There's a game I like to play on Facebook every now and again that I call Art or N'art?
I have a fondness for challenging contemporary art and so when I'm visiting an institutional repository of such work, I'll take a photograph of something that might be art -- or, then again, might simply be a pile of crumbling bricks or some construction debris waiting to be hauled away. Then I'll challenge my friends: Is it art? Or n'art?
The answer, much like the Scarlet Pimpernel can be damned elusive.
Today I took a jaunt to 798 Art Zone
, an old industrial neighborhood of Beijing that has been taken over by art centers and galleries and a swarm of parasitic cafes and shops. It was quite wonderful and I hope to return someday and spend a lot more time there. The Ullens Center for Contemporary Art
had a major retrospective on Xu Bing
, an artist I had never even heard of and now one of my favorites. I may write something about him here, if I can find the time.
I also went to see Muse
, which is either a gallery or a show at the 798 Building. And here I find myself punked by my own petard. Art or N'art? Postmodern irony or misguided spectacle? I honestly dunno.
The exhibition consists of a series of room in which famous works by several great painters are projected on the walls... and partially animated.
Renoir's dancers slowly incline their heads toward and away from each other, seemingly caught in a nightmare from which they cannot awaken. All move heavily, sluggishly, as if trying (and failing) to escape the embrace of paint. Luncheon of the Boating Party
rocks from side to
side, people shifting in relation to each other, as if it were set not
on a restaurant balcony but on a boat on a heavy sea. Watching it, I felt seasick.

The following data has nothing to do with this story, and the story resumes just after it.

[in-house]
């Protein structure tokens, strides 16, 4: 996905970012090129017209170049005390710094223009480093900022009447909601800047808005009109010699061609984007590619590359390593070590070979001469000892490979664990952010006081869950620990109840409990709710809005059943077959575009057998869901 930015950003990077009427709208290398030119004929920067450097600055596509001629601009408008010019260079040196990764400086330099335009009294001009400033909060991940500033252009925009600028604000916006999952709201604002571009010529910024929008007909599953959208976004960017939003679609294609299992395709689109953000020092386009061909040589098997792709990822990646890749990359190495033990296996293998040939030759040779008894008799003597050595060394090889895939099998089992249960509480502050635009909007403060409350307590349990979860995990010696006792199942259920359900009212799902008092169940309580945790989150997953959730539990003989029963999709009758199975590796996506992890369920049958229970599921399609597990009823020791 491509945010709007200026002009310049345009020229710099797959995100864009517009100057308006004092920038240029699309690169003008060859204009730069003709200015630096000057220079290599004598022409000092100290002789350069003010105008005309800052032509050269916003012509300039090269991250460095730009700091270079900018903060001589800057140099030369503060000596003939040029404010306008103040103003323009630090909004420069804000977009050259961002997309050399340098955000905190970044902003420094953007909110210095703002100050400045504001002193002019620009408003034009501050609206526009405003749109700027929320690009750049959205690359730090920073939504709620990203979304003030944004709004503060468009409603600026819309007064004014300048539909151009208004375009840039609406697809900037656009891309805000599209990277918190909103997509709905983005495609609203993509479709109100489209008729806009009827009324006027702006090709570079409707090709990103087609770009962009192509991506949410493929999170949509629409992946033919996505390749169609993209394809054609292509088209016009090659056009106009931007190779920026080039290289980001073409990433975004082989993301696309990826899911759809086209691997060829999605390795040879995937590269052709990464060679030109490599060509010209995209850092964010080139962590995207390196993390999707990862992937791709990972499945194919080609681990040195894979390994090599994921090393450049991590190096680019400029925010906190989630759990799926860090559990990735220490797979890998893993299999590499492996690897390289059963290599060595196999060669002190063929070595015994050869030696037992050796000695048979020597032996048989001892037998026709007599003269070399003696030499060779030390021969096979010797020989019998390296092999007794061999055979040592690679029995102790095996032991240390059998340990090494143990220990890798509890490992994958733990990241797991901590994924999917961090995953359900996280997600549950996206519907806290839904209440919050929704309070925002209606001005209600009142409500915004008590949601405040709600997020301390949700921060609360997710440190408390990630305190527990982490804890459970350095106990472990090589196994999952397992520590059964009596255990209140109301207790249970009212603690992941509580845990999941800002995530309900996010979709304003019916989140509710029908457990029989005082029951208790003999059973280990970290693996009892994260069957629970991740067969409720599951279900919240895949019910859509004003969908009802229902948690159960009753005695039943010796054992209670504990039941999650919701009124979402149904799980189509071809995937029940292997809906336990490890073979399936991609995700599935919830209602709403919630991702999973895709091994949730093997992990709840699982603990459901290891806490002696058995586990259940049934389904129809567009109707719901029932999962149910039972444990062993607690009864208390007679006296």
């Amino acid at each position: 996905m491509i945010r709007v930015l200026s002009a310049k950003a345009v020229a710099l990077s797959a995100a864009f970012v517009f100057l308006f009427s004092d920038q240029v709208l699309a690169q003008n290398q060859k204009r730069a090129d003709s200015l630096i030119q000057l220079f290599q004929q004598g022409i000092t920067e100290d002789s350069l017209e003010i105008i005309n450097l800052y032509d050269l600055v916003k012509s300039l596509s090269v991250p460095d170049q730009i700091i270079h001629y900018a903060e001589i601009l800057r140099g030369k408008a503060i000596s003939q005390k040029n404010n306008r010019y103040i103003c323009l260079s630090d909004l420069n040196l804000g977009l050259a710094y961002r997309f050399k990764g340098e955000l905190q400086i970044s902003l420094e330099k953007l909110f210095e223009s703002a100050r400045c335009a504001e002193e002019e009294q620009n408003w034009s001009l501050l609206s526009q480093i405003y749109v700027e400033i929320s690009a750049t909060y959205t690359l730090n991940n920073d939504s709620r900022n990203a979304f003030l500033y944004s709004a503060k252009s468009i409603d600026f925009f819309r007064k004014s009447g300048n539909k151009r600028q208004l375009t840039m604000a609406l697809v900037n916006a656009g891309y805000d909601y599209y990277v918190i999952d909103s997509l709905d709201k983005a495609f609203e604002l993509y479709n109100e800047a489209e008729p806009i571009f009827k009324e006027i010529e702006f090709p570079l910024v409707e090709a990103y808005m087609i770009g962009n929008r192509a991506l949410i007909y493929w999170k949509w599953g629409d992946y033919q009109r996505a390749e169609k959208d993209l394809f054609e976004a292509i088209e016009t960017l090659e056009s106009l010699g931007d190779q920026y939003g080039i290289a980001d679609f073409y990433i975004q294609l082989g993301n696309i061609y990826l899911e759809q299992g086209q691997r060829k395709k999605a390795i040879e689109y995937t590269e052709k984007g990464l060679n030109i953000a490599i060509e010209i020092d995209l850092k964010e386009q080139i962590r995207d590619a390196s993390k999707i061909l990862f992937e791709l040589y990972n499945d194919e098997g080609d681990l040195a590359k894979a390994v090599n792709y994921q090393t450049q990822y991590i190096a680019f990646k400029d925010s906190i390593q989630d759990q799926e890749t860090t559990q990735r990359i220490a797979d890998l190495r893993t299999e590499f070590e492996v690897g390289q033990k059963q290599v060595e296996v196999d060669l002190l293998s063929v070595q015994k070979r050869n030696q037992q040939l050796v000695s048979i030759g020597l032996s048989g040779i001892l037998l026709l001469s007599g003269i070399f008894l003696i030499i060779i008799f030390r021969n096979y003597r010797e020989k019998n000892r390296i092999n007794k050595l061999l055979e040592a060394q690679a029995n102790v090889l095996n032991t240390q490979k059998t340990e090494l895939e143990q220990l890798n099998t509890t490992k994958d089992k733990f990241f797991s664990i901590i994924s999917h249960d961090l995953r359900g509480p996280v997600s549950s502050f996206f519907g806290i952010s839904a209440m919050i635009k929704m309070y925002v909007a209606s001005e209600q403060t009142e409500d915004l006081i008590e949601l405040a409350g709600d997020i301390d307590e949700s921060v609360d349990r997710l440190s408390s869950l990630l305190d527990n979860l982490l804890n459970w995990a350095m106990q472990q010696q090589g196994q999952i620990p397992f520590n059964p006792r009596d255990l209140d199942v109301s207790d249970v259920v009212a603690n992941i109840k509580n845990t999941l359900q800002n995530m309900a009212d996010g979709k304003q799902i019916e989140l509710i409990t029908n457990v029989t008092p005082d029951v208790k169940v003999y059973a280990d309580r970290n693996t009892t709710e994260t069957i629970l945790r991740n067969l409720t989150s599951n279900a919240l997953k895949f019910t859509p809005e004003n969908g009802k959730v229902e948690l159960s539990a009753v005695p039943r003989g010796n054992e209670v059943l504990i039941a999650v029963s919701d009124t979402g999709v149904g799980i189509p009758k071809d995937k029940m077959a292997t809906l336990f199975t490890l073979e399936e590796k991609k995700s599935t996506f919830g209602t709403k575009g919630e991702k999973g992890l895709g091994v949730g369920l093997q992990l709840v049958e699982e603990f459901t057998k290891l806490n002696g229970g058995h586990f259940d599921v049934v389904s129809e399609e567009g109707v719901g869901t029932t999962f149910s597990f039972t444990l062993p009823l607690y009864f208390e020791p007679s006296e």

Van Gogh's people, by contrast, only have to contend with the moving rays of a killer sun.
Gustav Klimt's The Kiss
, blown up to fill a wall, suffers from daggers and confetti of light that flow down the image, giving it a kind of Hallmark romanticism, while little colored florettes dance about on the floor, doing their damnedest to distract the viewer from the original image.
A cat wanders through several of Matisse's jostling the bric-a-brac and complaining plaintively. As well it might.
Finally, a room titled Henry's Scissors
strives to provide Matisse's cut-outs with a playfulness they already had. Bird-shapes flap, fronds sway, and snippets of blue assemble themselves into women.
Each room is accompanied by its own relentlessly chipper music.
So... Art or N'art? It certainly has the nervy chutzpah
of much postmodern art. But if I had to guess (I wouldn't bet money), I'd go with N'art. I think it's a misguided attempt to "bring the classics to life," to make them accessible by turning them into spectacle.
But I could be wrong. Over at Grounds for Sculpture
in New Jersey, there's a life-sized Seward Johnson
sculpture of Luncheon of the Boating Party
which is well on its way to the the thing I saw today.
Which is to say, I'm baffled. Maybe somebody reading this knows for sure? If so... you tell me.